Themes and Meanings
Ironically, and as if to spite its comical language, situations, and mood, Sholom Aleichem uses this monologue as a vehicle to make some poignant observations concerning the image and self-image of the Eastern European Jew in the late nineteenth century (and also of human nature in general).
The surreal confusion that prevents Sholom Shachnah from taking the train—his inability to recognize himself in the officer’s hat—is not merely a measure of the protagonist’s nature as an absentminded scatterbrain; it is also an indication of the Jew’s grotesque, unnatural mind-set, growing out of his Eastern European way of life and surroundings wherein his (and his Gentile neighbors’) preconceptions about Jews stem from internal (Jewish) and external (Gentile) pressures: social, political, economic, and religious. These have given rise to a monolithic self-concept, also reinforced by a clearly defined set of features attributable to a Jew.
Though comical, this episode is also a sad commentary on the hero’s narrow self-esteem; following a long and unfortunate “tradition,” he has learned to identify himself as a Jew in a confined and limited way, particularly as being less than equal to his non-Jewish countrymen. Such a character is especially prone to humble himself and submit unquestioningly to those whose mere appearance implies authority.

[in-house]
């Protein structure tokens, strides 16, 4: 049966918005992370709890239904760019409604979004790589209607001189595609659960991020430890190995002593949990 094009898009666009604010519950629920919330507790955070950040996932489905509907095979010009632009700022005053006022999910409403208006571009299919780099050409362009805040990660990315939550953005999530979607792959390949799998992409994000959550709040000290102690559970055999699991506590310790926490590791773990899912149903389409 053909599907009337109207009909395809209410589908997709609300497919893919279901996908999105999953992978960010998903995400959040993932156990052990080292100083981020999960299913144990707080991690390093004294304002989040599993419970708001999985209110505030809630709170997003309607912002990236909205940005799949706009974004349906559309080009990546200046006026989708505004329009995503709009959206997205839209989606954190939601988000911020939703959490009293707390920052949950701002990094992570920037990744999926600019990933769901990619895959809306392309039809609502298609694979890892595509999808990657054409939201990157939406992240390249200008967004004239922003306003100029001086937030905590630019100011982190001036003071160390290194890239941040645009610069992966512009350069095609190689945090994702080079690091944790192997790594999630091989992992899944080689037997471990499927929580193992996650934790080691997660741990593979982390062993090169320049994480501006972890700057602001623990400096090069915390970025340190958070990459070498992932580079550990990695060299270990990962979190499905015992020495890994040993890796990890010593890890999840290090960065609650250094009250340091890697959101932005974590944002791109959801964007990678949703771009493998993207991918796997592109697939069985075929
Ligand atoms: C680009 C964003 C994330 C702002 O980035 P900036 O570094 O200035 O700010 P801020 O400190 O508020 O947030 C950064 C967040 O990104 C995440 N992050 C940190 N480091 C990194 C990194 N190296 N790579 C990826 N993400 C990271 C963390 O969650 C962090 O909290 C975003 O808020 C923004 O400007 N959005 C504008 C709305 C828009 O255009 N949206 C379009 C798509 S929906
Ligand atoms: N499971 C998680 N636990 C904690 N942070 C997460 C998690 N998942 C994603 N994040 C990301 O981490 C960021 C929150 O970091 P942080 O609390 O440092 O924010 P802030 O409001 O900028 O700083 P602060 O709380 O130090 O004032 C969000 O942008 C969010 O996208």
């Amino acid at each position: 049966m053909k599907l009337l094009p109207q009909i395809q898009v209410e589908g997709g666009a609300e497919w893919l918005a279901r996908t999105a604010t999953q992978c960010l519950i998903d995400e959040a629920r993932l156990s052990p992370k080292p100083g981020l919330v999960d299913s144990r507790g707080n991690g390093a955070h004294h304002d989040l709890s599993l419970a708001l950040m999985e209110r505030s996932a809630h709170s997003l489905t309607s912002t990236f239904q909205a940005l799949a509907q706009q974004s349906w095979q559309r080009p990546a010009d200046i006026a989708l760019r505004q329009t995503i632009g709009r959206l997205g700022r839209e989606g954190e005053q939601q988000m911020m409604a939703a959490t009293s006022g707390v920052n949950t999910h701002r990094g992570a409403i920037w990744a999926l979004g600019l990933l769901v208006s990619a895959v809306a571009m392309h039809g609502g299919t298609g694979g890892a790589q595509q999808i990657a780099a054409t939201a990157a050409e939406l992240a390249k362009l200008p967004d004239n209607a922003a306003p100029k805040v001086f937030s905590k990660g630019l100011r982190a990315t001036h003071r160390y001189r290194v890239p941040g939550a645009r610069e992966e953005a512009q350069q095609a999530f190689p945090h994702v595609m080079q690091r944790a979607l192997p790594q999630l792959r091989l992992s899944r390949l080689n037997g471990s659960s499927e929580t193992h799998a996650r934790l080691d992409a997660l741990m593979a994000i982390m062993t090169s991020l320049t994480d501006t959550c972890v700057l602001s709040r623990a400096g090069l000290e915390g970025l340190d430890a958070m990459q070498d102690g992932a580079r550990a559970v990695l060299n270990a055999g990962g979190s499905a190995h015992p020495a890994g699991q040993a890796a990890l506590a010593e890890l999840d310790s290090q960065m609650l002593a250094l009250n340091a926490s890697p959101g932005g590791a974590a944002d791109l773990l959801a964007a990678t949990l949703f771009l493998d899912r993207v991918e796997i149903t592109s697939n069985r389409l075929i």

The monologue also mocks the myth of the Yiddisher kop (Jewish head) as Sholom Aleichem presents Sholom Shachnah the Every-Jew as a numskull, an absentminded antihero who foolishly assumes that he is more intelligent than others. Adding insult to injury, however, he is portrayed as being ridiculously stupid, particularly when surmising that Yeremei the porter, the one with the goyisher kop (Gentile head), failed to awaken him.
The Passover setting of the narrative possesses strong causal links with the pre-Passover preparations of the merchant-narrator and Sholom Aleichem, his patient listener. The author, however, may have chosen this special occasion—marking the exodus and liberation of the Israelites from the house of bondage—to illustrate the sorrowful state and shortcomings reached by one of the heirs of that people. In so doing, Sholom Aleichem calls for a new exodus, whether a personal one (out of a constrained mind-set) or one on a national scale.